From the plains to the snow clothed mountains, one goes through fine forests of Pine, Deodar, Fir, Oak, Rhododendron, Birch and finally between the tree line and the snows, rich alpine pastures. Inhabited areas, on cultivated terraced fields, can be seen women in their customary colourful clothes decorating the hillside like alpine blossoms.

The mountain fauna that are found in the Himalayan Alpine are similar to the mountain animals found in the surrounding areas of the Himalalayas. Some animals that have adapted the Himalayan climate include the mountain goat, which has a thick coat for warmth and strong hooves for running up the rocky slopes.

The Awesome Himalayan Panorama
Himalayan PanoramaTo know the mountains one has to be amongst them. In the evening as one begin settling down so do the mountains, valleys and clouds. It is a wonderful sight to see a sea of clouds sinks in repose in the deep valleys. At the same time the setting sun converts the surrounding peaks into molten gold which gradually fade away into pale pink and steel grey.

At night, the moon lends a peculiar charm to the snow transferring the rugged peaks and ridges into soft contours. The hamlets in the valleys, surrounded by fields, are in deep slumber. The silence of the mountains is complete. The only sound one can hear is of the campfire.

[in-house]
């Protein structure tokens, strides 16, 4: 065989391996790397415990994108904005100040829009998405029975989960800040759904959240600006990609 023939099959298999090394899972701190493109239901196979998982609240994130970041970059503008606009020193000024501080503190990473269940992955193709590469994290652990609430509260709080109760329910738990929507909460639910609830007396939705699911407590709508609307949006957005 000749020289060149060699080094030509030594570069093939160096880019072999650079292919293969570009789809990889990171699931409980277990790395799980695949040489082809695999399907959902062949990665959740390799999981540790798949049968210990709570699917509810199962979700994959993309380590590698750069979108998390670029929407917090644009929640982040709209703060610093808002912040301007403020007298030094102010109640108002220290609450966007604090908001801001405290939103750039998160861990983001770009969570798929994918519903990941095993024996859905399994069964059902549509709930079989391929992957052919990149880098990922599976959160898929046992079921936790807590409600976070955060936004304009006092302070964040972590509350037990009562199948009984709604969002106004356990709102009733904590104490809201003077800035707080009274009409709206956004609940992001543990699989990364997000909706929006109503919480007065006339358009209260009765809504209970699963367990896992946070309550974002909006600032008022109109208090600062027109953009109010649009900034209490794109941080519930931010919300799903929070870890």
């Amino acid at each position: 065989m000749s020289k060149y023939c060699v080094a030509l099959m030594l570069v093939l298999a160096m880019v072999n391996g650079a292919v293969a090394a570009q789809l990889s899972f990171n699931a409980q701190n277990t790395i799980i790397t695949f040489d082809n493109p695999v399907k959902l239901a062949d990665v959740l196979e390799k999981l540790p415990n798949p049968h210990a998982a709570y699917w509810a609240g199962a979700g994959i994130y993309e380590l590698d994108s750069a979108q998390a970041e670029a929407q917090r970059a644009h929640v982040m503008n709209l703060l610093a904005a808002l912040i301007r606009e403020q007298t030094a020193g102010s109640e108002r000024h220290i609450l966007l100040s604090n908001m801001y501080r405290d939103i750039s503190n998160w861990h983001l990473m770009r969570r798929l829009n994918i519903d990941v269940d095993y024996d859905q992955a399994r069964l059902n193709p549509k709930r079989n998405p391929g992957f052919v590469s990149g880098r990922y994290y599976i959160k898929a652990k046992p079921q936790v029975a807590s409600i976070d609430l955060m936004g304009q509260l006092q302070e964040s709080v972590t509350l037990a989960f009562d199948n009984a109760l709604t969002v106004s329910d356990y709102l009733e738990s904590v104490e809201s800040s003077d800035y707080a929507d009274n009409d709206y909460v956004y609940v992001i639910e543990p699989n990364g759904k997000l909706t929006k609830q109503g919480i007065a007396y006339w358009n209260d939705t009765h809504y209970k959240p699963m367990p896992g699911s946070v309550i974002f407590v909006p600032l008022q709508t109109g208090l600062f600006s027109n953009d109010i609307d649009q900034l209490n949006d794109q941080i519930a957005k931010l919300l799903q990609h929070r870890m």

In the morning, the rising glow of the sun reflects from peak to peak and then descends to the lower slopes awakening all. The sun's warmth rouses the clouds to gradually climb the mountains, hugging the valley sides as they rise and engulf the peaks with their crowns of snow. This is an experience so vivid and revitalizing that it can never be forgotten.
Natural Warning
In recent years, there has been great emphasis on saving the trees but the actual progress has been insignificant. Day by day, the trees are being destroyed and being cut down without replacement and without a thought for our children's future. Overgrazing and ruthless assault on herbs is destroying the meadows and pastures.

In the absence of forests, there will be less precipitation in the form of rain and snow - leaving the grand peaks without their white mantle. This ecological damage, if not redeemed, will lead to catastrophes in the form of extreme floods, droughts, forests fires and disappearance of wildlife.

The diversity of the plants, herbs, flowers, landscapes is truly stunning and reflects Nature's brilliant ecological plan. The lines taken from Devistotra, a Hindu Shastra, (500 BC) presents quite a clear picture of the Himalayan lands:

"So long as this land will have mountains, forests and pastures that long the earth will survive, sustaining you and the coming generations."